Judge David Johnson thinks this film qualifies as the 13th disaster.
Not a city was standing. Not even a mouse.
Just in time for Christmas (the movie that is, not this review), comes a tale of giant icicles and anti-corporate bitching. 12 Disasters has a simple concept: take the sentimental favorite, "The 12 Days of Christmas" and bastardize it beyond recognition, giving it a grim back-story and mixing in some Mayan apocalypse twaddle. The end result: incoherence!
The heroine is a girl named Jacey (Magda Apanowicz) who teams up with her anti-big-box-store crusader dad (Ed Quinn) to untangle the mystery behind the recent rash of natural disasters that have been plaguing the small town of Calvary. Why her? Turns out, she's been blessed with a special magical gift that holds the secret to save the world. And get this: to do so, they're going to have to find five golden rings. A bunch of maids-a-milking would have made for compelling theater.
As these two navigate the indecipherable plot, they're dodging gigantic ice shards, raining from the sky and impaling friends and neighbors, as well as a greedy town official looking to build a large Walmart-type store and potentially drive Jacey's dad out of business. High stakes. And who cares?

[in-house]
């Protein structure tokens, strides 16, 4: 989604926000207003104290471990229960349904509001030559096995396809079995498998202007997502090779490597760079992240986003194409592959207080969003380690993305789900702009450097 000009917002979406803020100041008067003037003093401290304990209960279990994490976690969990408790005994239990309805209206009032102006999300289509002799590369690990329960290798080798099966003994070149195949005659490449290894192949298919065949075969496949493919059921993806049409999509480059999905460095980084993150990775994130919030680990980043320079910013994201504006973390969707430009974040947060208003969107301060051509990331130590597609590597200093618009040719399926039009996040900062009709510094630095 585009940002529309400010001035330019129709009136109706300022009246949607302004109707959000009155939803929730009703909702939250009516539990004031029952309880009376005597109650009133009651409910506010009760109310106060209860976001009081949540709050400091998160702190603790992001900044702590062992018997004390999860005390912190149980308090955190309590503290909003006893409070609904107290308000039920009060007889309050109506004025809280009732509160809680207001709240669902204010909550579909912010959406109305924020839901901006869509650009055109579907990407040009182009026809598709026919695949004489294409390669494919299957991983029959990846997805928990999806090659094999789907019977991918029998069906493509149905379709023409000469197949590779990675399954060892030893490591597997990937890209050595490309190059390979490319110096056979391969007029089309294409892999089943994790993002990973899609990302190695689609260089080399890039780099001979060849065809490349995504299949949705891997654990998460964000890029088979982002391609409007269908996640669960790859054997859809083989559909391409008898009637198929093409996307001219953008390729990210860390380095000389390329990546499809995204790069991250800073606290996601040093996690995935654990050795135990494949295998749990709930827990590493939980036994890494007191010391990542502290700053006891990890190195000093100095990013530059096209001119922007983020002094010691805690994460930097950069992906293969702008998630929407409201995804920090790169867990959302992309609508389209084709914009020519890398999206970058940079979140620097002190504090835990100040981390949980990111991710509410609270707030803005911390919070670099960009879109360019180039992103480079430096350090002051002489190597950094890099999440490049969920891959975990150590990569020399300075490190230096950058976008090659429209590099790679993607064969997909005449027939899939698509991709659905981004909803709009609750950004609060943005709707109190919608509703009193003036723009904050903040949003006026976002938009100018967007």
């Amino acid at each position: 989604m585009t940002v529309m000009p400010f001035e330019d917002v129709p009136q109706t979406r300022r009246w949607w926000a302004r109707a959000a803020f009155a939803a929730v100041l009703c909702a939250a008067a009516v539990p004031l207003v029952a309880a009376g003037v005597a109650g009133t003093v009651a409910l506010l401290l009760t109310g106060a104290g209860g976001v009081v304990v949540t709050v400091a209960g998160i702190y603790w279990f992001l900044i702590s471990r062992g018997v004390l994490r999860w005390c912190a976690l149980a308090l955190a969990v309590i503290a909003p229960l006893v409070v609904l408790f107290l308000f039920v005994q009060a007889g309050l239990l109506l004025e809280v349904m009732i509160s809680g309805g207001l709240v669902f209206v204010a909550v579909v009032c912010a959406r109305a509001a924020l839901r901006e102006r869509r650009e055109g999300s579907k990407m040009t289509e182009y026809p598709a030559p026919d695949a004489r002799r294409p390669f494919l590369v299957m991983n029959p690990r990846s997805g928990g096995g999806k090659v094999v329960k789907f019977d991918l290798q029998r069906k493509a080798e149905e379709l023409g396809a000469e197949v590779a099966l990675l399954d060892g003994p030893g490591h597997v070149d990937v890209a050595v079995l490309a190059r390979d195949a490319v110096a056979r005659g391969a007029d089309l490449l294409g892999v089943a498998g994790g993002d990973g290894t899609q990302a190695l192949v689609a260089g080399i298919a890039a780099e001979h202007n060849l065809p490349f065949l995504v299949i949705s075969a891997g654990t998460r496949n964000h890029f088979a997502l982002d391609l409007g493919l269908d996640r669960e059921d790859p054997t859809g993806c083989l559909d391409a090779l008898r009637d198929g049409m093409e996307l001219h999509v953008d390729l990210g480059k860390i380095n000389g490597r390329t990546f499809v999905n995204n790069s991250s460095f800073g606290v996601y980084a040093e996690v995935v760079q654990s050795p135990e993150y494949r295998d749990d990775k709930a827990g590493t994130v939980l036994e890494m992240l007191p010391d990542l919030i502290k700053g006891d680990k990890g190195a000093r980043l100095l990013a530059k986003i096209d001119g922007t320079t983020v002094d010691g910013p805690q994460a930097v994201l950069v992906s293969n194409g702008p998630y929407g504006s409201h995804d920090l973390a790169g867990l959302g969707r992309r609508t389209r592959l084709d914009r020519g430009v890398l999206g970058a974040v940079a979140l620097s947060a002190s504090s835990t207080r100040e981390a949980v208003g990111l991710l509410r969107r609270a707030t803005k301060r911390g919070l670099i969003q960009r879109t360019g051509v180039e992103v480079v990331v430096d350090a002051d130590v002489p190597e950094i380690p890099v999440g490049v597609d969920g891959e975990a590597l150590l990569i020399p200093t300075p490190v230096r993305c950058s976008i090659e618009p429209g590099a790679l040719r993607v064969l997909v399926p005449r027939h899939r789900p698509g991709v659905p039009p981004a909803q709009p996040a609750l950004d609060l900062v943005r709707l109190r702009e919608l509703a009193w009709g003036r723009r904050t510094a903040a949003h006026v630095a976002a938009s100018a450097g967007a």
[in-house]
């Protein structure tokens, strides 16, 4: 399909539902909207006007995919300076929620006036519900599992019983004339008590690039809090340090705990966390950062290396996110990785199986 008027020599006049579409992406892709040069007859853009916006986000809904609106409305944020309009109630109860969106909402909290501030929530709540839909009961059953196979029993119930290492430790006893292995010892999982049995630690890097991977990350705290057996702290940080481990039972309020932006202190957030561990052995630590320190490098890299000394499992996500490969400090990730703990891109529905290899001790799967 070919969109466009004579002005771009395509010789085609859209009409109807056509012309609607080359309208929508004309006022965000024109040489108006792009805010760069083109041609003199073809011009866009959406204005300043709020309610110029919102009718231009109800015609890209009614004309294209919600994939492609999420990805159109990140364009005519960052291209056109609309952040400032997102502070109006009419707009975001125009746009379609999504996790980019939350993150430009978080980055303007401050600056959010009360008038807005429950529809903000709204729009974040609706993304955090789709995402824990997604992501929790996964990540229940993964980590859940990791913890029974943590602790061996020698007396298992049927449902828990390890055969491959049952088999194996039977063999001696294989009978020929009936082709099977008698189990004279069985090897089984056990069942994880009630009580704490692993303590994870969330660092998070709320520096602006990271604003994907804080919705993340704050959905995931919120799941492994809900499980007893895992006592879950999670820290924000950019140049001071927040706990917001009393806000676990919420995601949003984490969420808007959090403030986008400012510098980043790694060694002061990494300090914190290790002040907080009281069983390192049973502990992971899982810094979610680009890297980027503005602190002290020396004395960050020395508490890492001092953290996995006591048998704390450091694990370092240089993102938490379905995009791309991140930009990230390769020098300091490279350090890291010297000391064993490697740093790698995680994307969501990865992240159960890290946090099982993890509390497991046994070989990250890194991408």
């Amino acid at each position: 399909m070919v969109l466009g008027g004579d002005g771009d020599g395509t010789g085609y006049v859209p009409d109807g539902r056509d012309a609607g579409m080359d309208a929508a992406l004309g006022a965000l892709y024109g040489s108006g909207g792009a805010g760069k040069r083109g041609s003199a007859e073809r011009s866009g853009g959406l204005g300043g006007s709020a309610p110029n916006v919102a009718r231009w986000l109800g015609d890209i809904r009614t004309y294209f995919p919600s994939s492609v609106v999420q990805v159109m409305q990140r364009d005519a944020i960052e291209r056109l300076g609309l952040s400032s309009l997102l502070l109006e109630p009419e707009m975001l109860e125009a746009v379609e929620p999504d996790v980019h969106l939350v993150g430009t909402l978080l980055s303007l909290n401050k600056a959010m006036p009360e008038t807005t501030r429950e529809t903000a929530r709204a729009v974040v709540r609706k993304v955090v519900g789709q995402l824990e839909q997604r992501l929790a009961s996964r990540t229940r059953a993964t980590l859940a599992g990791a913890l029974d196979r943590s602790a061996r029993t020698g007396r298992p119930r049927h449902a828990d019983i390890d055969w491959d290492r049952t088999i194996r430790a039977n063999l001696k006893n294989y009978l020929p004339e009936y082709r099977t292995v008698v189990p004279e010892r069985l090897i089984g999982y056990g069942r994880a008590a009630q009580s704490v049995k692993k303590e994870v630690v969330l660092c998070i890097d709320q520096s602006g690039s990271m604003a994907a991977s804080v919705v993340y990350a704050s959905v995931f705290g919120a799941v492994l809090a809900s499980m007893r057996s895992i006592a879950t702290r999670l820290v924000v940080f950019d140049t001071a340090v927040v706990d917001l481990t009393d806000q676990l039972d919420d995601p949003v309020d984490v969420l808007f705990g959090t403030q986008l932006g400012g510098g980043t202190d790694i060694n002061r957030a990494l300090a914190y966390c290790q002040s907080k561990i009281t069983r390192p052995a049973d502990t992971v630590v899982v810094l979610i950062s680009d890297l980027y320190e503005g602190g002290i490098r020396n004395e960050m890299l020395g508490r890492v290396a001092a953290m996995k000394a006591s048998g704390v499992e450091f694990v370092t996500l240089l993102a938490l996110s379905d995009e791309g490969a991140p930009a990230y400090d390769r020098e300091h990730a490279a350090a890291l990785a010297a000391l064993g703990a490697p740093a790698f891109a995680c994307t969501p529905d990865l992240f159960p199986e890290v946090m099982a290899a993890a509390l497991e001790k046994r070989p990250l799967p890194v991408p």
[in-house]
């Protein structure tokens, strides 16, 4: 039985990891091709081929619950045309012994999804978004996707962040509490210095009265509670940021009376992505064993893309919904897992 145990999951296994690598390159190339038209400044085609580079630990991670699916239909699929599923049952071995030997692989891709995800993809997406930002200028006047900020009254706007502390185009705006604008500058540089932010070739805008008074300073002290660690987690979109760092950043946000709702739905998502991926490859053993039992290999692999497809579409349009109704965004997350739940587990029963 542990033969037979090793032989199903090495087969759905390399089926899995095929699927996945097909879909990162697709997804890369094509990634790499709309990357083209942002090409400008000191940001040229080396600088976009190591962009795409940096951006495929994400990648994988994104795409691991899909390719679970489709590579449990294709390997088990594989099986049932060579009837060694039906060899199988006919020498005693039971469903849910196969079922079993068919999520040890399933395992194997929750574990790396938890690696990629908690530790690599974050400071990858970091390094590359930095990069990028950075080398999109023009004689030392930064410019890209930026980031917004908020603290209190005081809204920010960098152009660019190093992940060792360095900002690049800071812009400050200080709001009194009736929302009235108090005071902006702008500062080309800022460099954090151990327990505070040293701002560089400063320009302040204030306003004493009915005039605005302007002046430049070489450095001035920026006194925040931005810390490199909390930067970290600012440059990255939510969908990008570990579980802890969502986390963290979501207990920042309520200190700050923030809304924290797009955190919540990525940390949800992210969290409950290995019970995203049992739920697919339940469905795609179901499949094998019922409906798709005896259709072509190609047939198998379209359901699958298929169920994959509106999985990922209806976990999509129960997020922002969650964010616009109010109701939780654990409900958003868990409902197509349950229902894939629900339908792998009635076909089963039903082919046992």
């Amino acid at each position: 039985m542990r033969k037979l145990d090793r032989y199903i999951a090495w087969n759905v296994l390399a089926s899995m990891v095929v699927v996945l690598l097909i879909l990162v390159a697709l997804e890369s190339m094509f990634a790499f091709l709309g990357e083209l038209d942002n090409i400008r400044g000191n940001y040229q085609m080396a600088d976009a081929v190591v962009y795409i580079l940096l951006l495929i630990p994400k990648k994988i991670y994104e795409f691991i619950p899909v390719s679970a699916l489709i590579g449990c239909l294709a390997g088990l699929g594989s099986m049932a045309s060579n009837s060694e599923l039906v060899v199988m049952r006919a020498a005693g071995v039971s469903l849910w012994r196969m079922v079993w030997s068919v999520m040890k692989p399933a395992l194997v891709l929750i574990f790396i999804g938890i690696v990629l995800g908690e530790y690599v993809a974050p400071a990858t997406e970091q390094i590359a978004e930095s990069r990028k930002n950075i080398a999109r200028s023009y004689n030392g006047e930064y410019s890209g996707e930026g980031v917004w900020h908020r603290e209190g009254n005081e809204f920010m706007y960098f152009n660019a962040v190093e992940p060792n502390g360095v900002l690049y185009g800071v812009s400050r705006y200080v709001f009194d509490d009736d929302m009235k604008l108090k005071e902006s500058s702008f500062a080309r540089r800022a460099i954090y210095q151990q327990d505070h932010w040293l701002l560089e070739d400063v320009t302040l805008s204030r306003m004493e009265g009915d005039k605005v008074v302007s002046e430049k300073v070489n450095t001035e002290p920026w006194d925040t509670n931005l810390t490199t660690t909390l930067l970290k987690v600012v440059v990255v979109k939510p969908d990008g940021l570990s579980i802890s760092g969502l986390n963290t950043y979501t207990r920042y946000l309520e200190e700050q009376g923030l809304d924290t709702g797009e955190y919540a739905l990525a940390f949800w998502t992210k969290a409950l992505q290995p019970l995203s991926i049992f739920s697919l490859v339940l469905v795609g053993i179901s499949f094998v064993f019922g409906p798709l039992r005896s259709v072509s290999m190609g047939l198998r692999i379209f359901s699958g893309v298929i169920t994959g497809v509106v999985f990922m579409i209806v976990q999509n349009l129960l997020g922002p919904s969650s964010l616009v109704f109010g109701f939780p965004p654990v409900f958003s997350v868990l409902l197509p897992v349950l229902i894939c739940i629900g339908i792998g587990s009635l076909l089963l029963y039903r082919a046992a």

Not me certainly, though I will assign points for the audaciousness of the goofy plot. I've seen far too many TV-disaster movies play it safe, happy to carbon-copy other scripts and add their own custom disasters. Not 12 Disasters; this is unique, unbridled lunacy, a hodge-podge of random ideas crapped out onto the page and brought to life with they sort of low-budget verve you've come to expect from these productions. The icicles look like muddled balls of gray and the tornadoes are the usual blasts of murky CGI. The DVD release does sport an R rating, ensuring that a handful of passersby get splattered, but that gore, too, is rendered with computers, and not very convincingly.
The remainder of the film festooned with the typical flat line readings and scenery chomping; still, a hat-tip for the embrace of a balls-crazy plot and the willingness to impale some senior citizens.
The DVD: 1.78:1 anamorphic widescreen, Dolby Digital 5.1 Surround and no extras.
Yeah, guilty still.
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Scales of Justice
Studio: Anchor Bay
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